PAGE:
Schools are resorting to locking toilet blocks in an effort to curb the increasing numbers of students vaping.
One principal described vaping as an "epidemic" and another said they had seen a marked increase in the last six months.
Secondary Principals' Association of New Zealand president Vaughan Couillault said he had heard of schools, including his own, making particular toilet blocks key access only in a desperate bid to clamp down on the growing trend.
Aquinas College on the Gold Coast went a step further last month by deciding to lock all toilets during class time requiring students to get permission from a teacher to access the bathroom.
Couillault, principal of Papatoetoe High School, said schools were using all sorts of methods because vaping was becoming an increasing issue that more and more principals were addressing on a daily basis.
Because of that, he had made the decision to lock one set of boys toilets that seemed to be a favoured hang-out.
That meant students in classes near there had to ask their teacher for a key to access it.
"It's just around the back of the building and it's not an area that teachers naturally walk past so it's proven to be a bit of a hot spot so we are trying to cool it down," he said.
Couillault said vaping was a slightly more complicated issue than smoking, which was now almost non-existent.
In some cases vaping helped people stop smoking and there was still little research on the harms of it which made students more defensive of it as opposed to accepting it was not socially acceptable, he said.
He said staff at his school were dealing with an instance of vaping about once a week.
Auckland Secondary Principals' Association president Steve Hargreaves said he had not heard of schools locking toilets but could understand why desperate principals would resort to that.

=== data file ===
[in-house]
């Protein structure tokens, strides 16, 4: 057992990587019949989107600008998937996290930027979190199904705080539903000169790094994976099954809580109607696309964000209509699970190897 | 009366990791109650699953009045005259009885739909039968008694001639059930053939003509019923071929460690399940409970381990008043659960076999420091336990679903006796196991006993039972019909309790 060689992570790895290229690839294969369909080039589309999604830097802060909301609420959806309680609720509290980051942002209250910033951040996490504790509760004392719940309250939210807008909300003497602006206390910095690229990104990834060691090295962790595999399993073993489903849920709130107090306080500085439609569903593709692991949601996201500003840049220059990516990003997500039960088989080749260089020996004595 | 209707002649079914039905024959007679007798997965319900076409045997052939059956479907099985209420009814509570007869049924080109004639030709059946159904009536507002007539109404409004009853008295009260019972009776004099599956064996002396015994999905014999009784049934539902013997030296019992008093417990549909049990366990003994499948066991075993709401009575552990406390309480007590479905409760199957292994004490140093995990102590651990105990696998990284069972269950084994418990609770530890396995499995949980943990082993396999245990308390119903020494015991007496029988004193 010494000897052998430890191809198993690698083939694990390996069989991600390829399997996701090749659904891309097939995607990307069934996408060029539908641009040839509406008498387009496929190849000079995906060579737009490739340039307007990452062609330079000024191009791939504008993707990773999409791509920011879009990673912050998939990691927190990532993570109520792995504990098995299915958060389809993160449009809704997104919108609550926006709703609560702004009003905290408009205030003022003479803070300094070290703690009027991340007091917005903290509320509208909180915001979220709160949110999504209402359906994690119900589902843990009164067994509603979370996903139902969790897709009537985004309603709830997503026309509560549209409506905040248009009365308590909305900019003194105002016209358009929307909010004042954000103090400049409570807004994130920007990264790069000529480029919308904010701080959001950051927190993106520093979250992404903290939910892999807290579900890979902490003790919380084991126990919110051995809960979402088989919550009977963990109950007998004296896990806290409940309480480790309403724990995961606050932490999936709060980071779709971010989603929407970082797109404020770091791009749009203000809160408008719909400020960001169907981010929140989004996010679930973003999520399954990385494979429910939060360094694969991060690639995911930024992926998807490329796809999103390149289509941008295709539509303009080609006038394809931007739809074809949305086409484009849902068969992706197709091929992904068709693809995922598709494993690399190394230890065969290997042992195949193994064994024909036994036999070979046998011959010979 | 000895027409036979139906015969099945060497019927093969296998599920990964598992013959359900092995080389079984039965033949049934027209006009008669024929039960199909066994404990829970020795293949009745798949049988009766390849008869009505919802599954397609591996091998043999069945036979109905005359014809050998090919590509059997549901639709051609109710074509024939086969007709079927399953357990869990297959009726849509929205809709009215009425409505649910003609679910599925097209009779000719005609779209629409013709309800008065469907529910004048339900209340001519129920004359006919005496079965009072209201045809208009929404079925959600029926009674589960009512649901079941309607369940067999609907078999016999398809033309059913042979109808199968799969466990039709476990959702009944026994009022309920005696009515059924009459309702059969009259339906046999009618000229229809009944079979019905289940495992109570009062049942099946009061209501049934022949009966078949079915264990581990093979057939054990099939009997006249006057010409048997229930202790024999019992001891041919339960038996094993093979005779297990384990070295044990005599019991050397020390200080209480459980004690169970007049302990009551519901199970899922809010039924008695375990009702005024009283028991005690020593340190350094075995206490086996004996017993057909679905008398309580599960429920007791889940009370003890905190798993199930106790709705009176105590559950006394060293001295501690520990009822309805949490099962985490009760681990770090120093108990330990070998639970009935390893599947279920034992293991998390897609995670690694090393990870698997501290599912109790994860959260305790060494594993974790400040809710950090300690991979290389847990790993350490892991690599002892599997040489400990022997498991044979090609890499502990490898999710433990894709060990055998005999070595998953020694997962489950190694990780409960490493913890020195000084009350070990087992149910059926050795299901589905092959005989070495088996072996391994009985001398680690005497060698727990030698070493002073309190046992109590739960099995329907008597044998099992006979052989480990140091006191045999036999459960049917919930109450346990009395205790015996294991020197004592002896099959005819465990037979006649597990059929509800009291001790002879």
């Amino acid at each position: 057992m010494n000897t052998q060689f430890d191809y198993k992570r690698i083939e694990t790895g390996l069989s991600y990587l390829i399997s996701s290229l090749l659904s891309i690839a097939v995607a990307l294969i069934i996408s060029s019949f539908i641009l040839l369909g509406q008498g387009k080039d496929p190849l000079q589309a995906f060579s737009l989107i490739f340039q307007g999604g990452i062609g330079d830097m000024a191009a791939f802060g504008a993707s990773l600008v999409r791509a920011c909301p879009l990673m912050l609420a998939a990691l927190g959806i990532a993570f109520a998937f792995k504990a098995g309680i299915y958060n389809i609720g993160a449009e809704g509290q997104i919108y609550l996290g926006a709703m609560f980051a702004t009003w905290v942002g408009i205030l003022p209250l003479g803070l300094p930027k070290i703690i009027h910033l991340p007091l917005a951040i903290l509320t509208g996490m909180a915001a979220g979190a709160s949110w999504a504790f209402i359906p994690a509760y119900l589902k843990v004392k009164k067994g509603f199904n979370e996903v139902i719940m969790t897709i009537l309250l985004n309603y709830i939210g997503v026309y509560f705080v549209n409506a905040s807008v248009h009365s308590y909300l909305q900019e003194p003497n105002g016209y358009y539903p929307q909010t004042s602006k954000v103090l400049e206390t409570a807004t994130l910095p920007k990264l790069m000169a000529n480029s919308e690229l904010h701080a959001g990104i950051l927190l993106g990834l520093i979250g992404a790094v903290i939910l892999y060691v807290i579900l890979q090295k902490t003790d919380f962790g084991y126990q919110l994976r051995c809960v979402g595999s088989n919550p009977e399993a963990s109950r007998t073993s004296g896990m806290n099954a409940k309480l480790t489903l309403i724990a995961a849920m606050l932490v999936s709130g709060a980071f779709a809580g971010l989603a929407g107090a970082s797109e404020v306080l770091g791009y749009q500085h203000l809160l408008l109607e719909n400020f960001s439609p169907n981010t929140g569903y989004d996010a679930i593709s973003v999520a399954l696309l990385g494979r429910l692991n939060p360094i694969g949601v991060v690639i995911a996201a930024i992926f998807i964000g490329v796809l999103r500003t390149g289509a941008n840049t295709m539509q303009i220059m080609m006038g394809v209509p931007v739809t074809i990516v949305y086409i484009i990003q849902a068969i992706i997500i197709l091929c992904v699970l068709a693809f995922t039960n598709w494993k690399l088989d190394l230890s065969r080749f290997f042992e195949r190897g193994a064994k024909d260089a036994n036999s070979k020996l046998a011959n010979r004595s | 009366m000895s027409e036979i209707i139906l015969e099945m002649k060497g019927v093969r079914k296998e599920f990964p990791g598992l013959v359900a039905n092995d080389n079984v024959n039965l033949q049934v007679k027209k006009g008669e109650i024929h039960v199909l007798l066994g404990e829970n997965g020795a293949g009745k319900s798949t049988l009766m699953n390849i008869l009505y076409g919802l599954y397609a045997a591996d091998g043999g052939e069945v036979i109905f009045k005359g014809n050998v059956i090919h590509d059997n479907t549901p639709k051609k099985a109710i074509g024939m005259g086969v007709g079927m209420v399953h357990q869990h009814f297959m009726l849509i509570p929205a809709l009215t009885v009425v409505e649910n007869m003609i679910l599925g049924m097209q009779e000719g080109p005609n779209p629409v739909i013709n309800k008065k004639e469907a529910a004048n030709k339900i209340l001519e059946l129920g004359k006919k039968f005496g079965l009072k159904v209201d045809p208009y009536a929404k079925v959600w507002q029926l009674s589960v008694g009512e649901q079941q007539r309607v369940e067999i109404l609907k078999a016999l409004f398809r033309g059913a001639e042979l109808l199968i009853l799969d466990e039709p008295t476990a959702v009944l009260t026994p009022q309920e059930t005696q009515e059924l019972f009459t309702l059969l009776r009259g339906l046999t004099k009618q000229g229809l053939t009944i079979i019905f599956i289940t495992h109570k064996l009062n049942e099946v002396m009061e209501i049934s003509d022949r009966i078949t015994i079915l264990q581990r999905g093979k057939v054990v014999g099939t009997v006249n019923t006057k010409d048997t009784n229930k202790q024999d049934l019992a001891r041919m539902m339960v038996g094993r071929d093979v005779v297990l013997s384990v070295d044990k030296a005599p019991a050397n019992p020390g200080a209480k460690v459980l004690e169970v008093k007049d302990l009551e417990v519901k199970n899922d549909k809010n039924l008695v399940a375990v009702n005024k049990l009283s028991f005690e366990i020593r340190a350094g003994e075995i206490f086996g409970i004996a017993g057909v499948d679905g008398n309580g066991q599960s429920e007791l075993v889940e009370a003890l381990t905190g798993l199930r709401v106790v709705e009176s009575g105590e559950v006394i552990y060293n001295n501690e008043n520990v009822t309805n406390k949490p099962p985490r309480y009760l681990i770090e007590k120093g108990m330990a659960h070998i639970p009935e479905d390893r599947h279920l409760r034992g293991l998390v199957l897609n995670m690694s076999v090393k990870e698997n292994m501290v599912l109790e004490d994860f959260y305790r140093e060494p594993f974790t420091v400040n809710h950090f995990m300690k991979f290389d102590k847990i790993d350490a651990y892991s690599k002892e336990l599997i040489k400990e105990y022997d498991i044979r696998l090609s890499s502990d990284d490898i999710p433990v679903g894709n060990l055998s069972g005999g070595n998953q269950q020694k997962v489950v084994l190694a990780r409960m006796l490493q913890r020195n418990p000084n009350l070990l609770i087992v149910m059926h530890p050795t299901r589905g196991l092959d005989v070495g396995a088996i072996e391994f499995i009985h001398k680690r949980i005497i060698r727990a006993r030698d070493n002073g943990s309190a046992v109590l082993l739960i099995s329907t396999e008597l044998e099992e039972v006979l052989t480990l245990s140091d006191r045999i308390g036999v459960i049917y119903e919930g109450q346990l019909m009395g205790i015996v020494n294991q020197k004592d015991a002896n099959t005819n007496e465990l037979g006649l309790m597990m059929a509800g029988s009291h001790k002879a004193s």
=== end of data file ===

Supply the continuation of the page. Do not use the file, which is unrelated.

"Vaping is a problem and it's growing," the Macleans College principal said.
"What's changed is that initially there was a buzz around it and it was about watermelon flavour and things that probably seemed quite exciting at the time. Now it's moved into students vaping nicotine and there's a hard core of students who really now are struggling to get through the day because they're vaping nicotine."
Hargreaves said he had to deal with the issue once every week or two and had stood down a boy for vaping this week. Another Auckland principal he had been speaking to stood down five students for it last week.
Macleans College stood students down the first time they were caught vaping, he said.
He said students often had the perception it was risk-free.
"It's definitely not risk-free. In fact, we don't know what the full consequences are going to be that will play out over time. It is scary because we could be setting our students up to deal with some serious long-term health issues."
Rangitoto College principal Patrick Gale agreed it was a growing problem and said he'd noticed a marked increase in the last six months.
"It is becoming more on-trend or fashionable among a certain group of students to be involved in this sort of behaviour," he said.
"New Zealand's done such a great job in terms of decreasing the levels of youth smoking that for vaping now to be suddenly very much in vogue is such a shame."
Gale said his school also had an instant stand-down policy for anyone caught vaping and had stood down a number of students this week.
As for locking toilet blocks, it was not something the school was considering.
"We're not going to be quite as draconian as locking toilet blocks. It is very much a minority who are involved in this behaviour so we don't want to punish everybody."
Auckland Grammar School headmaster Tim O'Connor said vaping had been a problem at his school for some years now and described it as an "epidemic" among the 13 to 15-year-old age group.
He said they were dealing with vaping-related issues daily and were about to install vape detectors.
"They can hide it. Some of them are odourless, some of them you can't see any form of smoke being emitted."
When students were caught they were sent straight to a deputy principal who called in their parents. Some students had been formally stood down for it.
O'Connor believed vaping was so popular among the younger age group because they were easily accessible, looked cool and came in a variety of sweet flavours.